Clinical pathways, a.k.a care pathways, critical pathways, care maps or integrated care pathways, are a widely accepted and highly utilized way to set out all the decisions and services involved in treating a condition. These pathways use the current best evidence and best practice gained from systematic reviews, as well as input from multidisciplinary teams of care providers, to outline the optimal course of care for all patients who have a specific condition or who are undergoing a specific procedure.
The primary aim is to centre the focus on the patient’s overall journey, rather than on the contribution of each specialty or service independently. All care providers are emphasized to be working together as a cross-functional team.
Clinical pathways are important because they help to reduce unnecessary variations in patient care and outcomes. They support the development of care partnerships and empower patients and their care providers. Because pathways prescribe treatment across different care settings, they help ensure that coordinated, quality service is provided over the full continuum of care. Clinical pathways are designed to minimize delays, make best use of resources and maximize quality of care.
It is important to remember when designing and implementing a clinical pathway that it is for the average patient. Variations from the pathway will occur as individual clinician discretion is exercised to meet the needs of the individual patient.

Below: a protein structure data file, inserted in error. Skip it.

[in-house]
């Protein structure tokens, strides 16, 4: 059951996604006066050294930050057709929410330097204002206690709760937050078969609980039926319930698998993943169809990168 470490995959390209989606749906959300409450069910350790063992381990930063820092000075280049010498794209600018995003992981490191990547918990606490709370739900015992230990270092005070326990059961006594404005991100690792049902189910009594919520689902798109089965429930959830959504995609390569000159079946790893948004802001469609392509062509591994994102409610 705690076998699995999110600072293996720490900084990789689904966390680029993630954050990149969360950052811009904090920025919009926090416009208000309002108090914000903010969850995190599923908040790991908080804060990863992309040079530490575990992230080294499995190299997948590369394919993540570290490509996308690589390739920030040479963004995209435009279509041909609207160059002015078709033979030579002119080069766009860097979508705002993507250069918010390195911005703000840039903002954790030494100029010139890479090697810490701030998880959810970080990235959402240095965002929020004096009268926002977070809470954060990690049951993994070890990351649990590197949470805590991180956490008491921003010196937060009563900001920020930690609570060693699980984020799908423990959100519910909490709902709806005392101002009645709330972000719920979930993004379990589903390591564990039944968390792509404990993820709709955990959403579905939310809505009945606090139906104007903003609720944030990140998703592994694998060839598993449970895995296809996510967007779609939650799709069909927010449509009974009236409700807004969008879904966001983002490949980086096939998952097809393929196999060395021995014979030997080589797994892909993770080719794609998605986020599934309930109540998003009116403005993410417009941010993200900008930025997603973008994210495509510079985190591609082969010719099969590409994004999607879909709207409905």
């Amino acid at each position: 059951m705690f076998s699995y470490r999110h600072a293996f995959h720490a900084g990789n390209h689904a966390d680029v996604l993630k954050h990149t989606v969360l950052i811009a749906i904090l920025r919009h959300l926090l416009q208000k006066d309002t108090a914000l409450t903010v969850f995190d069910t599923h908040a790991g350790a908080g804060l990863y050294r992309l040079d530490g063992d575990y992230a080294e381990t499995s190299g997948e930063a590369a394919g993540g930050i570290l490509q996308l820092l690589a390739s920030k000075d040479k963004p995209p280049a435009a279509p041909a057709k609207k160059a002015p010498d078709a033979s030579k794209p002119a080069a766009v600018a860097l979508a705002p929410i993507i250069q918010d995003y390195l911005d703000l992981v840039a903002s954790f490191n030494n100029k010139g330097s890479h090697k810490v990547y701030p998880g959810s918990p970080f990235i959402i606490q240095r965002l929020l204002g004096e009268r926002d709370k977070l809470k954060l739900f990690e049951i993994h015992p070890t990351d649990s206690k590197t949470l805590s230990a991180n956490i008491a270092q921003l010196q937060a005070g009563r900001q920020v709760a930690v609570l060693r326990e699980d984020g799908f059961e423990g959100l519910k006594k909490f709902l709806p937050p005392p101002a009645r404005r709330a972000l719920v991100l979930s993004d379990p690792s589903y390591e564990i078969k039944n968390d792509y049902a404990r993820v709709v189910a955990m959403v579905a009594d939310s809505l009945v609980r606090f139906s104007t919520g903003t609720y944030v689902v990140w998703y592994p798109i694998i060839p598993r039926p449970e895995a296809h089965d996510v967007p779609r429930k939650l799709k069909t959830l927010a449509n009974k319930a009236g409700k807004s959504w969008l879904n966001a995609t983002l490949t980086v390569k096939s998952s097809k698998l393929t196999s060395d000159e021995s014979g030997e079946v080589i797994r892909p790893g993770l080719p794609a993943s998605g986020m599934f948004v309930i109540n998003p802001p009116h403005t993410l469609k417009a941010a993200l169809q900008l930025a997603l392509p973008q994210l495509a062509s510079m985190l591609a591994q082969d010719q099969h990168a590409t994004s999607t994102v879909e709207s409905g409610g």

In 2005, a clinical pathway for hip and knee replacement patients was designed by Alberta’s orthopaedic surgeons and the Alberta Bone and Joint Health Institute (ABJHI). The clinical pathway was tested and validated through a year long pilot project. The clinical pathway has since been implemented province-wide in Alberta and has provided a foundation for several successful provincial improvement projects related to hip and knee replacement care.
Alberta’s hip and knee replacement clinical pathway is reviewed annually by a panel of experts to ensure it is consistent with best evidence and practice. Another provincial committee – the Provincial Hip and Knee Working Group – representing all members of the hip and knee replacement care team, monitors and measures ongoing compliance with and effectiveness of the clinical pathway. The Hip and Knee Working Group is part of Alberta Health Services’ Bone and Joint Health Strategic Clinical Network (BJHSCN). The BJHSCN was formed to lead and support advances in musculoskeletal care and disease prevention across Alberta.
To learn more about ABJHI’s approach to clinical pathway development, see: /services/care-path-design/
Vanhaecht K., Panella M., Van Zelm RT., Sermeus W. (2010) An overview on the concept and history of care pathways as complex interventions. International Journal of Care Pathways.
Middleton S., Barnett J., Reeves D. (2010) What is an integrated pathway? Retrieved from: http://www.medicine.ox.ac.uk/bandolier/painres/download/whatis/What_is_an_ICP.pdf
Health Services Utilization and Research Commission (2001) Getting Started with Integrated Care Pathways.
Alberta Bone and Joint Health Institute. Alberta hip and knee replacement pilot project scientific evaluation report (2007) Retrieved from: /wp-content/uploads/2013/12/Hip-Knee-Scientific-Report.pdf